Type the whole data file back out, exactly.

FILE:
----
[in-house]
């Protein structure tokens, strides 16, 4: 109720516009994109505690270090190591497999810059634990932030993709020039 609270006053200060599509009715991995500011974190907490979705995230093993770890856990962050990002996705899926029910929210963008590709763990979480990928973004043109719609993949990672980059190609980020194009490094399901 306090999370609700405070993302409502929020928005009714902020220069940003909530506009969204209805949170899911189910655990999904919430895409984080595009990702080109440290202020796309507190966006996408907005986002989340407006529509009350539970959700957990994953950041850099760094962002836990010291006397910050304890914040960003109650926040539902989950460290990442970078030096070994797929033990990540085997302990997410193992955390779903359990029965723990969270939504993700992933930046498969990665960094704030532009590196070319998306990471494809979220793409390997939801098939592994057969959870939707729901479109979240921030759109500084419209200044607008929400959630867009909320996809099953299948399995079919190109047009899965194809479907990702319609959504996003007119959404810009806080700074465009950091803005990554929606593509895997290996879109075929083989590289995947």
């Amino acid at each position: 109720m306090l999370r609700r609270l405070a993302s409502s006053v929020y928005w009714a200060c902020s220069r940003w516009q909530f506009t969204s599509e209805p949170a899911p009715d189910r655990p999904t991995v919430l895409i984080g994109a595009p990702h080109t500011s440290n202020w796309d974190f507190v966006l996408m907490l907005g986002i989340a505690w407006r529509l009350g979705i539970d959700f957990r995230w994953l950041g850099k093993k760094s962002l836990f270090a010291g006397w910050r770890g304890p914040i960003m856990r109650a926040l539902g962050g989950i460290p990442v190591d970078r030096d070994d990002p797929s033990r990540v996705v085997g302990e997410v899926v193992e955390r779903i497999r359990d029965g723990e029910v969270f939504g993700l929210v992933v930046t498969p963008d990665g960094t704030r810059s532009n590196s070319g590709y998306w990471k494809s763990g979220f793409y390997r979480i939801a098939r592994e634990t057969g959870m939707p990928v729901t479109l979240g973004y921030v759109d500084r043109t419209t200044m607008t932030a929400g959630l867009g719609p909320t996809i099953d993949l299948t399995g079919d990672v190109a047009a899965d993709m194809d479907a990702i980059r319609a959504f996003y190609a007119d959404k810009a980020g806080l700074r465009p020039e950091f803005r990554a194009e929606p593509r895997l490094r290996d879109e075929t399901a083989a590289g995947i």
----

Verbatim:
[in-house]
């Protein structure tokens, strides 16, 4: 109720516009994109505690270090190591497999810059634990932030993709020039 609270006053200060599509009715991995500011974190907490979705995230093993770890856990962050990002996705899926029910929210963008590709763990979480990928973004043109719609993949990672980059190609980020194009490094399901 306090999370609700405070993302409502929020928005009714902020220069940003909530506009969204209805949170899911189910655990999904919430895409984080595009990702080109440290202020796309507190966006996408907005986002989340407006529509009350539970959700957990994953950041850099760094962002836990010291006397910050304890914040960003109650926040539902989950460290990442970078030096070994797929033990990540085997302990997410193992955390779903359990029965723990969270939504993700992933930046498969990665960094704030532009590196070319998306990471494809979220793409390997939801098939592994057969959870939707729901479109979240921030759109500084419209200044607008929400959630867009909320996809099953299948399995079919190109047009899965194809479907990702319609959504996003007119959404810009806080700074465009950091803005990554929606593509895997290996879109075929083989590289995947």
């Amino acid at each position: 109720m306090l999370r609700r609270l405070a993302s409502s006053v929020y928005w009714a200060c902020s220069r940003w516009q909530f506009t969204s599509e209805p949170a899911p009715d189910r655990p999904t991995v919430l895409i984080g994109a595009p990702h080109t500011s440290n202020w796309d974190f507190v966006l996408m907490l907005g986002i989340a505690w407006r529509l009350g979705i539970d959700f957990r995230w994953l950041g850099k093993k760094s962002l836990f270090a010291g006397w910050r770890g304890p914040i960003m856990r109650a926040l539902g962050g989950i460290p990442v190591d970078r030096d070994d990002p797929s033990r990540v996705v085997g302990e997410v899926v193992e955390r779903i497999r359990d029965g723990e029910v969270f939504g993700l929210v992933v930046t498969p963008d990665g960094t704030r810059s532009n590196s070319g590709y998306w990471k494809s763990g979220f793409y390997r979480i939801a098939r592994e634990t057969g959870m939707p990928v729901t479109l979240g973004y921030v759109d500084r043109t419209t200044m607008t932030a929400g959630l867009g719609p909320t996809i099953d993949l299948t399995g079919d990672v190109a047009a899965d993709m194809d479907a990702i980059r319609a959504f996003y190609a007119d959404k810009a980020g806080l700074r465009p020039e950091f803005r990554a194009e929606p593509r895997l490094r290996d879109e075929t399901a083989a590289g995947i």